FILE PHOTO: Iran's national flags are seen on a square in Tehran February 10, 2012, a day before the anniversary of the Islamic Revolution. REUTERS/Morteza Nikoubazl/File Photo

February 18, 2021

Decision 2021: The Iranian Presidential Election Tracker

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Previous Iranian Presidential Election Trackers

Iranian Presidential Election Tracker: Khamenei faces difficult decisions in the presidential election

Author: Nicholas Carl

Key Takeaway: Two recent presidential debates in Iran may affect the outcome of the June 18 election even if they do not affect who wins. The first and second debates occurred on June 5 and 8. The apparent winner of the debates according to domestic polling is moderate candidate Abdol Nasser Hemmati. However, Hemmati will not win the presidency. Supreme Leader Ayatollah Ali Khamenei and his inner circle support hardline Judiciary Chief Ebrahim Raisi for president and have interfered on his behalf throughout the race, making Raisi the most likely victor. Nevertheless, Hemmati’s positive polling present Khamenei with difficult decisions over whether to interfere further and how to ensure Raisi wins. 

Khamenei could simply continue supporting Raisi indirectly as he has done throughout the election cycle. The Guardian Council—the state body constitutionally responsible for vetting and approving electoral candidates—*announced the final list of presidential candidates on May 25. Khamenei largely controls the Guardian Council, whose members he directly and indirectly appoints. The Guardian Council’s vetting in this cycle has produced a field of candidates that feigns political diversity while benefiting Raisi. Most of the approved candidates are hardliners, and the council disqualified Raisi’s chief moderate and reformist competitors. Raisi’s competition now comprises mostly of other hardliners, some of whom have supported him previously. 

The supreme leader has also supported Raisi through the media apparatus he controls. Islamic Republic of Iran Broadcasting—the state media outlet that Khamenei oversees—has biased its reporting against *Hemmati and reformist candidate *Mohsen Mehr Ali Zadeh, currently Raisi’s most serious opponents for the presidency. Other hardliner-controlled institutions—possibly with Khamenei’s consent—have influenced the media environment to support Raisi. Iranian journalists on Twitter have claimed that the Islamic Revolutionary Guards Corps and Judiciary threatened reporters who criticize Raisi.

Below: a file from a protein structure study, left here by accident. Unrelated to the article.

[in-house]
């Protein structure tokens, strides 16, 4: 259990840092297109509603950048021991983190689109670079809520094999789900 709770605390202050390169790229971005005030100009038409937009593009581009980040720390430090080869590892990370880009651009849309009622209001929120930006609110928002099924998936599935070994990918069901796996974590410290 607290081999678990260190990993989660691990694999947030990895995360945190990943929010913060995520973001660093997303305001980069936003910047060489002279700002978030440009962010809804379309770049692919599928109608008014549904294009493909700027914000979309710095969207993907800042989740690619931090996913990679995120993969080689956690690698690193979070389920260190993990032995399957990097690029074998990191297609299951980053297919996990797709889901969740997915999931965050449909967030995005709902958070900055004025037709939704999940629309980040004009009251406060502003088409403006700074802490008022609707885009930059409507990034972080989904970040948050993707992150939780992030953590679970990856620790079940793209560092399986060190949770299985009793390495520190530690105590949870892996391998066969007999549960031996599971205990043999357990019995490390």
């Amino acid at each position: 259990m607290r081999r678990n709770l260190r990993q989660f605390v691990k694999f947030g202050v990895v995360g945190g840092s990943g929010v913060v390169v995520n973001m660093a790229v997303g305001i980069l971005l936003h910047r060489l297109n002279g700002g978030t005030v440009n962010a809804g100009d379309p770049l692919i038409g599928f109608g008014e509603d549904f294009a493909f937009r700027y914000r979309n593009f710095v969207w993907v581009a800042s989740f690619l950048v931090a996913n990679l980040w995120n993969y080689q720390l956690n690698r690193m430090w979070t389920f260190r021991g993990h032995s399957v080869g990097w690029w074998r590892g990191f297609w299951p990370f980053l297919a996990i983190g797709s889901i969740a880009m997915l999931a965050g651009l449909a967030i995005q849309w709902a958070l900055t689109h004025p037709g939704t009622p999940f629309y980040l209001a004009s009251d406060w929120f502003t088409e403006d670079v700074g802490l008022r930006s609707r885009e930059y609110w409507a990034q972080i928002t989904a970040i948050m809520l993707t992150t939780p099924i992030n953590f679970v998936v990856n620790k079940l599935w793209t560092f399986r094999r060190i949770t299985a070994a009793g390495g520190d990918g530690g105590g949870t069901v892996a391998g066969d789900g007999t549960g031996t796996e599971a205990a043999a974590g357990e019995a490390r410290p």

Khamenei could take more aggressive measures, such as removing Hemmati from the race, if needed to secure Raisi’s victory. Two Guardian Council members *have asserted in recent weeks that they could disqualify previously approved candidates if they seem unfit for the presidency during the debates. Their claims likely reflect the 12-person council’s willingness to interfere further to help Raisi, especially if Khamenei orders it. 

The supreme leader could alternatively rig the election outright, but such action could damage Raisi’s legitimacy and political ambitions. Raisi is one of the leading contenders to succeed Khamenei and likely believes that the presidency will bolster his chances of becoming supreme leader. An obviously rigged election that benefits Raisi and contradicts polling favoring Hemmati could discredit Raisi publicly and potentially among some in the regime. Becoming an illegitimate president could damage his succession prospects more than if he were to lose and remain Judiciary chief. Khamenei could flood the information space with skewed polling emphasizing Raisi’s popularity to artificially improve his legitimacy. 

Khamenei may incite popular backlash if he intervenes further in the presidential election. Increasingly obvious election interference risks triggering anti-regime protests. Demonstrations have fluctuated throughout Iran in recent years, condemning and stoking concerns of instability among regime officials. Protests also erupted after the fraud-plagued reelection of former President Mahmoud Ahmadinejad in 2009. Khamenei’s aggressive intervention also risks opening fissures among regime elite and instigating infighting, a particularly serious outcome as Khamenei ages and jockeying to succeed him intensifies.  

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